Anti-Semitic aggression in France

Numerous acts of anti-Semitism, including most recently an incident on the fringes of the yellow-vest protests, have caused concern in France in recent days. Protesters hurled insults at the intellectual Alain Finkielkraut on Saturday in Paris, and last week it was revealed that in 2018 the number of anti-Semitic acts rose by 74 percent compared to 2017. Who is responsible for this hatred, and is it a problem for the yellow vests only to deal with?

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La Stampa (IT) /

Protest movement at a crossroads

The yellow vests must now adopt a clear stance, sociologist Massimiliano Panarari demands in La Stampa:

“If the goal is to keep tensions running high in the country and to get as many people as possible to go out and demonstrate, then the movement will continue to attract not just many legitimate protesters but also all the fanatics who are simply 'against' the institutions. And it will also be infiltrated by the far right, who will try to shift the trend from anti-Macronism to anti-Semitism. Either that or the yellow vests' leadership will (finally) decide to take responsibility, isolate the violent, extremist and nihilist factions, and draw a clear line regarding which people - and acts - it really stands for.”

Libération (FR) /

Absence of rules fuels hatred

Leftist essayist and philosopher Raphaël Glucksmann explains in Libération why anti-Semitic incidents have taken place on the fringes of the yellow-vest protests:

“The fact that a social movement could be sullied to such an extent by anti-semites is largely due to the lack of a framework and to the crisis of intermediary bodies, namely the unions and the political parties. It would be wrong to see the absence of unions and political organisations simply as an emancipation, a positive development in and of itself. The unions and parties allow us to establish unshakeable taboos, rules, and principles for life in society. Without an institutional framework, without intermediaries, there are no more taboos. And when there is no longer a structure which allows anger to be channelled, democracy enters a crisis.”

Mediapart (FR) /

Government instrumentalising fight against racism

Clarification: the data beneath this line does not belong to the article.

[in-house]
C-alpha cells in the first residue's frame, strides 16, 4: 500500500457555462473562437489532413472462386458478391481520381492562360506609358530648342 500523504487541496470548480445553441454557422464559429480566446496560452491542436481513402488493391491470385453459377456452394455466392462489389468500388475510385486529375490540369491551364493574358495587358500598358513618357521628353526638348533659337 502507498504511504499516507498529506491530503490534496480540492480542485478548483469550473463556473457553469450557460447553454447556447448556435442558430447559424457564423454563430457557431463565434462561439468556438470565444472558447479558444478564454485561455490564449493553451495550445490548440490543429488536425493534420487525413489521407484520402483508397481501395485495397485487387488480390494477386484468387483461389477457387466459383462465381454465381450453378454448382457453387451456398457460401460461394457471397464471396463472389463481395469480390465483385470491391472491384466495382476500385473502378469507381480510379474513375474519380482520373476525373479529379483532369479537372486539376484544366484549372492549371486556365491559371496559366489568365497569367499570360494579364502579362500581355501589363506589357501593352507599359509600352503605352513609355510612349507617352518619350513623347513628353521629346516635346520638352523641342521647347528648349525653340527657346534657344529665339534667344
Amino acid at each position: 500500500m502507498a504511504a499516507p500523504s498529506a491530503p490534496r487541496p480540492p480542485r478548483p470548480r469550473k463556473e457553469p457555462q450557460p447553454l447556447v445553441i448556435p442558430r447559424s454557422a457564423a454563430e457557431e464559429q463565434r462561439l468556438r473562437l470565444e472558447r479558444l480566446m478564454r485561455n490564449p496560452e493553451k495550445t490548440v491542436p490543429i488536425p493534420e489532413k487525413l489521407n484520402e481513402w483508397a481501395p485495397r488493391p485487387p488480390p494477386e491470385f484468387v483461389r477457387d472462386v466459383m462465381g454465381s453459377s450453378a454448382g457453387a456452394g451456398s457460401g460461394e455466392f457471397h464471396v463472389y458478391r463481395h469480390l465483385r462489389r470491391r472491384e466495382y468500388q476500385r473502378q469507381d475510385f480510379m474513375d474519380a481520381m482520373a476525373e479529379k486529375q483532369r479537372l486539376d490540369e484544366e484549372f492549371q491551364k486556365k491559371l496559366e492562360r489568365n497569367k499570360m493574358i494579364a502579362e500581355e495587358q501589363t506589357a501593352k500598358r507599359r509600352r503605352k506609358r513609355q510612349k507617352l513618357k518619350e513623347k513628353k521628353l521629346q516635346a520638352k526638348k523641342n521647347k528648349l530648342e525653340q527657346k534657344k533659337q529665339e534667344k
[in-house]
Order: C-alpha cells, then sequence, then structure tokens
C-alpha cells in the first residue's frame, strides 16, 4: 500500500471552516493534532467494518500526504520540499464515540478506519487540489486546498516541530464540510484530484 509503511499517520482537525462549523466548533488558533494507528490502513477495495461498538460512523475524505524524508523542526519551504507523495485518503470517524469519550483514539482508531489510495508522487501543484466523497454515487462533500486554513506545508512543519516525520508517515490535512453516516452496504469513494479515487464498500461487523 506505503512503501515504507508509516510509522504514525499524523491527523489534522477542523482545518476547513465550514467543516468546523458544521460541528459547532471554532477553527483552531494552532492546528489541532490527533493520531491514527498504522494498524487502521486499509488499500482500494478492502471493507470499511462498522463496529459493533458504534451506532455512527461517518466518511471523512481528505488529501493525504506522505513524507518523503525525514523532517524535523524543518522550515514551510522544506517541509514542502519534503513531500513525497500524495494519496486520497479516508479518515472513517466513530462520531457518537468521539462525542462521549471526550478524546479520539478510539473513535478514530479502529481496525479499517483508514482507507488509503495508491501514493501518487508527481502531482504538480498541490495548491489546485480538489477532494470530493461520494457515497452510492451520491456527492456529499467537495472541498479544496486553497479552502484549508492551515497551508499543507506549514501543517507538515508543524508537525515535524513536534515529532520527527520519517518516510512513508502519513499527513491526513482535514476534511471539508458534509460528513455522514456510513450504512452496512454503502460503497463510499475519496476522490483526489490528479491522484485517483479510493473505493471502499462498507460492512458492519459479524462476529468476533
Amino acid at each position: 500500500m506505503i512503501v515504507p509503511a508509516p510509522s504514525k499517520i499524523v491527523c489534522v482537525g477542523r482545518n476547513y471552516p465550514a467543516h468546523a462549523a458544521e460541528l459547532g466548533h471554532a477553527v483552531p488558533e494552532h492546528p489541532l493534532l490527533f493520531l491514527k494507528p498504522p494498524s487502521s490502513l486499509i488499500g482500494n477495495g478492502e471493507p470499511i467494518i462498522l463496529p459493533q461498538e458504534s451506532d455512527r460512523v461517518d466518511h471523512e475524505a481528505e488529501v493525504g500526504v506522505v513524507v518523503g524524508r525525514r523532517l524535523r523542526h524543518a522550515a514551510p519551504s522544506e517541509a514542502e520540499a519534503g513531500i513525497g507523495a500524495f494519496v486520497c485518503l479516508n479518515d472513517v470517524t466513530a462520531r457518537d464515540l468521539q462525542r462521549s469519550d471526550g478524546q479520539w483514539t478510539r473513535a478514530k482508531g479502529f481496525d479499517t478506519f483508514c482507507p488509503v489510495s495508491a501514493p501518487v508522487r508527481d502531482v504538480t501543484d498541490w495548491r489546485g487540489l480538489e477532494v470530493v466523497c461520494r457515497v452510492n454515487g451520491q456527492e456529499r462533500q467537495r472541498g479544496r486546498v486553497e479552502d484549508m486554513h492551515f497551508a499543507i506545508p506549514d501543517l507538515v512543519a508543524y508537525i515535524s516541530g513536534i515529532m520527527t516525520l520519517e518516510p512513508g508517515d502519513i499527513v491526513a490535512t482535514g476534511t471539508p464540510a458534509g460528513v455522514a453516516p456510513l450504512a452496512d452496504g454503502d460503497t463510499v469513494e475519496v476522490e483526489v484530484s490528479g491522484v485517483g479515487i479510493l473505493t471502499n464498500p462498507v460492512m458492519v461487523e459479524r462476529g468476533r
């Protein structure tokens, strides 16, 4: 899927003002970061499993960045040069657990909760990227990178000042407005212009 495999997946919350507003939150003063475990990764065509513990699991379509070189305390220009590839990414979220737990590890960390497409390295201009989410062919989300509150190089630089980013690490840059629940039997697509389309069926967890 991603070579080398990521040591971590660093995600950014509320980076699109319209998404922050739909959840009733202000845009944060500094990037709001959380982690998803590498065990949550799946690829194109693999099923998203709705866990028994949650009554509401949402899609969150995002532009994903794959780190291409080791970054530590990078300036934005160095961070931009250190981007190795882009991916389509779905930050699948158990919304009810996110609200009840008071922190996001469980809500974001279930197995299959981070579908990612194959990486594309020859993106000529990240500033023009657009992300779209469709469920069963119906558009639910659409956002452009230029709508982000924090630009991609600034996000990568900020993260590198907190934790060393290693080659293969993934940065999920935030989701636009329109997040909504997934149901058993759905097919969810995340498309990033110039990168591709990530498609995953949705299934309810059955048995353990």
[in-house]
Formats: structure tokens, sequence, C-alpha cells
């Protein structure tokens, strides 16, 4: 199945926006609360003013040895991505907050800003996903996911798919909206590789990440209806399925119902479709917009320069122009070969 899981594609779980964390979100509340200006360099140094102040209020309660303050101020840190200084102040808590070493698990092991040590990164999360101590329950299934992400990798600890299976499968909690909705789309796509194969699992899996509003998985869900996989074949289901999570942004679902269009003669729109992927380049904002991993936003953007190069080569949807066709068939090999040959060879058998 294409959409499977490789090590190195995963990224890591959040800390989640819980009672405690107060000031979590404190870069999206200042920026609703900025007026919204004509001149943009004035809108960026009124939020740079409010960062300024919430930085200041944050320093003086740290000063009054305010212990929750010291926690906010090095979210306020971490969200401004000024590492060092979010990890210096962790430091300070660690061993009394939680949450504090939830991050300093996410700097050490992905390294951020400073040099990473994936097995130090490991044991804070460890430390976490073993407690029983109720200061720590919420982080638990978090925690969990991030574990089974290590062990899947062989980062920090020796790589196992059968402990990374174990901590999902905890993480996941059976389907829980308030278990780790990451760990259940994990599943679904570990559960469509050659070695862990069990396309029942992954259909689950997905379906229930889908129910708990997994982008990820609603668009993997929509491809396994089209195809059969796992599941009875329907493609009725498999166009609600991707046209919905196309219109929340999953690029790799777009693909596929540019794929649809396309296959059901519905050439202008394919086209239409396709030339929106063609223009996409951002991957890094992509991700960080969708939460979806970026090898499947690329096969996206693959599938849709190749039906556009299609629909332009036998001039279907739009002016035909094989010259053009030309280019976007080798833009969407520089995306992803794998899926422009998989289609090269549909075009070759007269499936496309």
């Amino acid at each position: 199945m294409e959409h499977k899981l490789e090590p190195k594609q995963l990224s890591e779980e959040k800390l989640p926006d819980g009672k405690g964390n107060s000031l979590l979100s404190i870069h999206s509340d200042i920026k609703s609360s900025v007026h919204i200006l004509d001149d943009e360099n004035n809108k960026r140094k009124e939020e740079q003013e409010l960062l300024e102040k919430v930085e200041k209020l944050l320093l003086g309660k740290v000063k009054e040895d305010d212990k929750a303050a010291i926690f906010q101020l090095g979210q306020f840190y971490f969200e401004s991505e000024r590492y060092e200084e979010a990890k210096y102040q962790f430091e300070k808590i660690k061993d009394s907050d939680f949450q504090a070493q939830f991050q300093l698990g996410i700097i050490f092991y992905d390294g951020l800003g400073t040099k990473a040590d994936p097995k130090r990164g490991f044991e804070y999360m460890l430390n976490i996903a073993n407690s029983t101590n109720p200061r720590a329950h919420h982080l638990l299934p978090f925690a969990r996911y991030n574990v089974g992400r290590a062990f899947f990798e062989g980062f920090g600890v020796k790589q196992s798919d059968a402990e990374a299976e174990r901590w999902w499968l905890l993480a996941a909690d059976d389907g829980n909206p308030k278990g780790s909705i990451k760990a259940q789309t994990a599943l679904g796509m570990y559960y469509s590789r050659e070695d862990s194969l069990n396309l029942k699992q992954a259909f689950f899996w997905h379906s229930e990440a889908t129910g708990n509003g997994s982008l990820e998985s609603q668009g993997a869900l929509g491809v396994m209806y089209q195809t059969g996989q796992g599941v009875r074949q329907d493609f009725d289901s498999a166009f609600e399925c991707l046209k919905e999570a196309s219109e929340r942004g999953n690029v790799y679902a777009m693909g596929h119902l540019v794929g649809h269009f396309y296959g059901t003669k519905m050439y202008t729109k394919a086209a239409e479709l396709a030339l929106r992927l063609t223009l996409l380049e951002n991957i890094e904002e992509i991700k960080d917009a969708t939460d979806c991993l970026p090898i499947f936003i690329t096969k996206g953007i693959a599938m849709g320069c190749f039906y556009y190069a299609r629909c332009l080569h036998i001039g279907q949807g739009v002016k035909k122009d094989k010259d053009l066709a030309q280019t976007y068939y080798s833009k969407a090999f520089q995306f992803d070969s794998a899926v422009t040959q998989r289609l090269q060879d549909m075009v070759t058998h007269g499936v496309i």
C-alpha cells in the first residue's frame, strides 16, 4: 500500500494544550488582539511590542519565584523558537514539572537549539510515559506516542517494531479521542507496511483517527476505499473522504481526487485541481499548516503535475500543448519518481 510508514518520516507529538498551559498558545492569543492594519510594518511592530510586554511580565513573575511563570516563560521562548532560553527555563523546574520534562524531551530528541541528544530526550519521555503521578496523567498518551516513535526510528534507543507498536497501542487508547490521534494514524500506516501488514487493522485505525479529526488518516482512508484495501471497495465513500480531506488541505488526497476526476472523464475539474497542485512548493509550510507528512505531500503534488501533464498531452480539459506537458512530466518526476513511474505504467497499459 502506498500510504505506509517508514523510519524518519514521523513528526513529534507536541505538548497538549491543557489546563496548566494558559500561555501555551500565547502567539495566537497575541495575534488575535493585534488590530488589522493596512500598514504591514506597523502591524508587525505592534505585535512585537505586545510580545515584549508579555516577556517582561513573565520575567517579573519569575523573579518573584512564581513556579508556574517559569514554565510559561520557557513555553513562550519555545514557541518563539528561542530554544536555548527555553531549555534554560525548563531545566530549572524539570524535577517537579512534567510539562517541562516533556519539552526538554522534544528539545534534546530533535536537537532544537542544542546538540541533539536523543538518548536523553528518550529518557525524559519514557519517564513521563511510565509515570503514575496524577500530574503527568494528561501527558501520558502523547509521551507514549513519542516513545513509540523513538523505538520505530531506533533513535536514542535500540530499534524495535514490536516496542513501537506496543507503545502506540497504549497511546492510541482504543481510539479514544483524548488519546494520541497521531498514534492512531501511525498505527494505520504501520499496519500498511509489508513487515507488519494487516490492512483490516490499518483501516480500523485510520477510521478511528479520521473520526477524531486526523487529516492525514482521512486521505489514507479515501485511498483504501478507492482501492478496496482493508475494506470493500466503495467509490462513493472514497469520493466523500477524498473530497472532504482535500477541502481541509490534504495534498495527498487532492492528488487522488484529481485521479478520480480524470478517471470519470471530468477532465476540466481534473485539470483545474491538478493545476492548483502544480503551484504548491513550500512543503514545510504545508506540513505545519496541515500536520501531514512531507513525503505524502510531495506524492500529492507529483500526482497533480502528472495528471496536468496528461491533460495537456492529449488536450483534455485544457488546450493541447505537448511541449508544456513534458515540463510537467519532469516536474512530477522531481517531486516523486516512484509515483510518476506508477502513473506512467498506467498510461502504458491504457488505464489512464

Those in power want to discredit the yellow vests, a group of associations and unions criticises on Mediapart:

“These anti-Semitic acts clearly bear the ideological signature of the far right. ... They testify to the spread of the far-right dialectic in a context of increasing social inequality. ... Nevertheless, the government and its allies have decided to seize upon such incidents and use them against the yellow vests, denouncing their alleged violence, anti-parliamentarianism and anti-Semitism. ... Structural racism is neither a product of the yellow vests nor of the minorities. It is caused by the state, which has engendered an unequal, violent society. We condemn the degrading manipulation of the fight against racism by those who more often than not have themselves promoted racism.”

Die Welt (DE) /

Europe without Jews isn't Europe

Anti-Semitism is a problem across Europe, Die Welt writes, sounding the alarm:

“Jewish communities in Britain warn that if Labour leader Jeremy Corbyn is elected prime minister the result could be a further exodus of Jews from Europe. ... What's now happening in France, where the number of anti-Semitic offences is rising fast, has already happened in Sweden: the Jewish communities give up and leave the country. ... This cannot and must not go on. We risk losing the battle against anti-Semitism in Europe - and ourselves in the process. Judaism belongs to the very core of the European identity. A Europe without Jews would no longer be Europe. It would be a farce, a scandal, the end of Europe as we know it.”